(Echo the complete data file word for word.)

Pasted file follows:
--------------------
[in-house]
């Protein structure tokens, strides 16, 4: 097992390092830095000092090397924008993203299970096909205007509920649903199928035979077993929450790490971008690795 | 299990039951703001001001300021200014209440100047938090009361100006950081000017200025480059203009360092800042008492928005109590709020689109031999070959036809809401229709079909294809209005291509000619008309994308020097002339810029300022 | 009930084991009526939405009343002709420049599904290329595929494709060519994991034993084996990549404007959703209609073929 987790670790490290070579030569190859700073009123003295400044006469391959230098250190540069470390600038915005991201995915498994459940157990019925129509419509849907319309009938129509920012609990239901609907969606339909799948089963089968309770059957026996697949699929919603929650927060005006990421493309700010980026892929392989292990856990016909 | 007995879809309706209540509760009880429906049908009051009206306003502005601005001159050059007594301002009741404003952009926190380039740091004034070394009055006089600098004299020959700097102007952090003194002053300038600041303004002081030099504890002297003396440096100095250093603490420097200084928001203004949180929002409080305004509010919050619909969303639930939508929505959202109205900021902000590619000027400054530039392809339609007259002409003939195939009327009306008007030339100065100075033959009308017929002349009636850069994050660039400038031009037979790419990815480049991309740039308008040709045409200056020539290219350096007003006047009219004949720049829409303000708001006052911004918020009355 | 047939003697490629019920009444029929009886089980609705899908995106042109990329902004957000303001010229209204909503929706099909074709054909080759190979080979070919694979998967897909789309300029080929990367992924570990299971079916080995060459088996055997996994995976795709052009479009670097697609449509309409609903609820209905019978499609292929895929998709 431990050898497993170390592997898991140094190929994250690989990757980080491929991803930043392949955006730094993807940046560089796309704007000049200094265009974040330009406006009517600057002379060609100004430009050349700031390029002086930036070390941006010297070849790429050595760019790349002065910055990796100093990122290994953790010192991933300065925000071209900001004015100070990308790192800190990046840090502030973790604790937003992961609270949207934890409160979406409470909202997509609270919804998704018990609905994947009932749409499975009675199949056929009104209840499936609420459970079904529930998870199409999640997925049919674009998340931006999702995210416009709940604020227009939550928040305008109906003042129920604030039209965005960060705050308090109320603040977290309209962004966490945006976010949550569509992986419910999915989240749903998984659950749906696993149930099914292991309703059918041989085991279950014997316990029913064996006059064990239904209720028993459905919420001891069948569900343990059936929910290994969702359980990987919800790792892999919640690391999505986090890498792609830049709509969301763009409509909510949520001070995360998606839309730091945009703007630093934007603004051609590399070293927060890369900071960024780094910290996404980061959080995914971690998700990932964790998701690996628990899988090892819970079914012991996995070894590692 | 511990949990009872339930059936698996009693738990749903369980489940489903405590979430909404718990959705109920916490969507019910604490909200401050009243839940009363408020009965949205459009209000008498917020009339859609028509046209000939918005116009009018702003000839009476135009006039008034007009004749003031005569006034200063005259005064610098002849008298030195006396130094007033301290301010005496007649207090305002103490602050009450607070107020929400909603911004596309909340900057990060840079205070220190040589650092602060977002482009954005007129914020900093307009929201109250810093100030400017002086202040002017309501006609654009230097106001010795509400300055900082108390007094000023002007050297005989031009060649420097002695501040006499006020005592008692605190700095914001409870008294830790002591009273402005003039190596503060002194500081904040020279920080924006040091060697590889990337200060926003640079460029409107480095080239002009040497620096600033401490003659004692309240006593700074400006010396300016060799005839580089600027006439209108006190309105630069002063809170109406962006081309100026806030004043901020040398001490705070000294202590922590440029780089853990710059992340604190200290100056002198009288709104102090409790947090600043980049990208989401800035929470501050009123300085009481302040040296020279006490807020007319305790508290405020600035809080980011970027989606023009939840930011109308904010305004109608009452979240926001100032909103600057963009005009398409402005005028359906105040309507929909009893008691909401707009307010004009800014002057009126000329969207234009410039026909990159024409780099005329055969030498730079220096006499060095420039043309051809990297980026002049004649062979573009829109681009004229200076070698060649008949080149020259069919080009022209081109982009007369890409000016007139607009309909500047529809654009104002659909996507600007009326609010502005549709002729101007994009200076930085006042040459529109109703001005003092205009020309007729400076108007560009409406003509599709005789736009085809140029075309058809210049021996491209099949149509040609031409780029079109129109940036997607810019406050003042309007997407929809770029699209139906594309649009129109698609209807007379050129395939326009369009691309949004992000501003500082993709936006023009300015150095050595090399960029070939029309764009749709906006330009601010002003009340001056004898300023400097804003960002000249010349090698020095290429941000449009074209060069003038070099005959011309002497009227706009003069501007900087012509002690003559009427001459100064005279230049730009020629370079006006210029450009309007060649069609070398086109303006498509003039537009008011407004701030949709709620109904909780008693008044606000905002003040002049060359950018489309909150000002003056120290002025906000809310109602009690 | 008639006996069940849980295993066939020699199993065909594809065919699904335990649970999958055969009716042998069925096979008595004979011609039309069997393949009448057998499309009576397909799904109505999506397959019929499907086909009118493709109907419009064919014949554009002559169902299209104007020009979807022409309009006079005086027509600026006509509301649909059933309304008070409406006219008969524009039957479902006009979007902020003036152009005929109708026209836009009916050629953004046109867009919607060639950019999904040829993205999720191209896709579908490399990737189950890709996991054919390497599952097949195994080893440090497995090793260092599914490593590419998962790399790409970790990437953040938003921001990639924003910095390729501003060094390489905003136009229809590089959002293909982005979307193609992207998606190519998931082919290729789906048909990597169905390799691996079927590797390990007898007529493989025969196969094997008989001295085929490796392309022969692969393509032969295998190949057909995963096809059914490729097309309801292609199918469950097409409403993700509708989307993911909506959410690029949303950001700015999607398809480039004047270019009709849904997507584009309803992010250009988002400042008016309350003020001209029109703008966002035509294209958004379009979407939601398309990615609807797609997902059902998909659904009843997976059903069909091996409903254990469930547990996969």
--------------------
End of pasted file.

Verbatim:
[in-house]
């Protein structure tokens, strides 16, 4: 097992390092830095000092090397924008993203299970096909205007509920649903199928035979077993929450790490971008690795 | 299990039951703001001001300021200014209440100047938090009361100006950081000017200025480059203009360092800042008492928005109590709020689109031999070959036809809401229709079909294809209005291509000619008309994308020097002339810029300022 | 009930084991009526939405009343002709420049599904290329595929494709060519994991034993084996990549404007959703209609073929 987790670790490290070579030569190859700073009123003295400044006469391959230098250190540069470390600038915005991201995915498994459940157990019925129509419509849907319309009938129509920012609990239901609907969606339909799948089963089968309770059957026996697949699929919603929650927060005006990421493309700010980026892929392989292990856990016909 | 007995879809309706209540509760009880429906049908009051009206306003502005601005001159050059007594301002009741404003952009926190380039740091004034070394009055006089600098004299020959700097102007952090003194002053300038600041303004002081030099504890002297003396440096100095250093603490420097200084928001203004949180929002409080305004509010919050619909969303639930939508929505959202109205900021902000590619000027400054530039392809339609007259002409003939195939009327009306008007030339100065100075033959009308017929002349009636850069994050660039400038031009037979790419990815480049991309740039308008040709045409200056020539290219350096007003006047009219004949720049829409303000708001006052911004918020009355 | 047939003697490629019920009444029929009886089980609705899908995106042109990329902004957000303001010229209204909503929706099909074709054909080759190979080979070919694979998967897909789309300029080929990367992924570990299971079916080995060459088996055997996994995976795709052009479009670097697609449509309409609903609820209905019978499609292929895929998709 431990050898497993170390592997898991140094190929994250690989990757980080491929991803930043392949955006730094993807940046560089796309704007000049200094265009974040330009406006009517600057002379060609100004430009050349700031390029002086930036070390941006010297070849790429050595760019790349002065910055990796100093990122290994953790010192991933300065925000071209900001004015100070990308790192800190990046840090502030973790604790937003992961609270949207934890409160979406409470909202997509609270919804998704018990609905994947009932749409499975009675199949056929009104209840499936609420459970079904529930998870199409999640997925049919674009998340931006999702995210416009709940604020227009939550928040305008109906003042129920604030039209965005960060705050308090109320603040977290309209962004966490945006976010949550569509992986419910999915989240749903998984659950749906696993149930099914292991309703059918041989085991279950014997316990029913064996006059064990239904209720028993459905919420001891069948569900343990059936929910290994969702359980990987919800790792892999919640690391999505986090890498792609830049709509969301763009409509909510949520001070995360998606839309730091945009703007630093934007603004051609590399070293927060890369900071960024780094910290996404980061959080995914971690998700990932964790998701690996628990899988090892819970079914012991996995070894590692 | 511990949990009872339930059936698996009693738990749903369980489940489903405590979430909404718990959705109920916490969507019910604490909200401050009243839940009363408020009965949205459009209000008498917020009339859609028509046209000939918005116009009018702003000839009476135009006039008034007009004749003031005569006034200063005259005064610098002849008298030195006396130094007033301290301010005496007649207090305002103490602050009450607070107020929400909603911004596309909340900057990060840079205070220190040589650092602060977002482009954005007129914020900093307009929201109250810093100030400017002086202040002017309501006609654009230097106001010795509400300055900082108390007094000023002007050297005989031009060649420097002695501040006499006020005592008692605190700095914001409870008294830790002591009273402005003039190596503060002194500081904040020279920080924006040091060697590889990337200060926003640079460029409107480095080239002009040497620096600033401490003659004692309240006593700074400006010396300016060799005839580089600027006439209108006190309105630069002063809170109406962006081309100026806030004043901020040398001490705070000294202590922590440029780089853990710059992340604190200290100056002198009288709104102090409790947090600043980049990208989401800035929470501050009123300085009481302040040296020279006490807020007319305790508290405020600035809080980011970027989606023009939840930011109308904010305004109608009452979240926001100032909103600057963009005009398409402005005028359906105040309507929909009893008691909401707009307010004009800014002057009126000329969207234009410039026909990159024409780099005329055969030498730079220096006499060095420039043309051809990297980026002049004649062979573009829109681009004229200076070698060649008949080149020259069919080009022209081109982009007369890409000016007139607009309909500047529809654009104002659909996507600007009326609010502005549709002729101007994009200076930085006042040459529109109703001005003092205009020309007729400076108007560009409406003509599709005789736009085809140029075309058809210049021996491209099949149509040609031409780029079109129109940036997607810019406050003042309007997407929809770029699209139906594309649009129109698609209807007379050129395939326009369009691309949004992000501003500082993709936006023009300015150095050595090399960029070939029309764009749709906006330009601010002003009340001056004898300023400097804003960002000249010349090698020095290429941000449009074209060069003038070099005959011309002497009227706009003069501007900087012509002690003559009427001459100064005279230049730009020629370079006006210029450009309007060649069609070398086109303006498509003039537009008011407004701030949709709620109904909780008693008044606000905002003040002049060359950018489309909150000002003056120290002025906000809310109602009690 | 008639006996069940849980295993066939020699199993065909594809065919699904335990649970999958055969009716042998069925096979008595004979011609039309069997393949009448057998499309009576397909799904109505999506397959019929499907086909009118493709109907419009064919014949554009002559169902299209104007020009979807022409309009006079005086027509600026006509509301649909059933309304008070409406006219008969524009039957479902006009979007902020003036152009005929109708026209836009009916050629953004046109867009919607060639950019999904040829993205999720191209896709579908490399990737189950890709996991054919390497599952097949195994080893440090497995090793260092599914490593590419998962790399790409970790990437953040938003921001990639924003910095390729501003060094390489905003136009229809590089959002293909982005979307193609992207998606190519998931082919290729789906048909990597169905390799691996079927590797390990007898007529493989025969196969094997008989001295085929490796392309022969692969393509032969295998190949057909995963096809059914490729097309309801292609199918469950097409409403993700509708989307993911909506959410690029949303950001700015999607398809480039004047270019009709849904997507584009309803992010250009988002400042008016309350003020001209029109703008966002035509294209958004379009979407939601398309990615609807797609997902059902998909659904009843997976059903069909091996409903254990469930547990996969």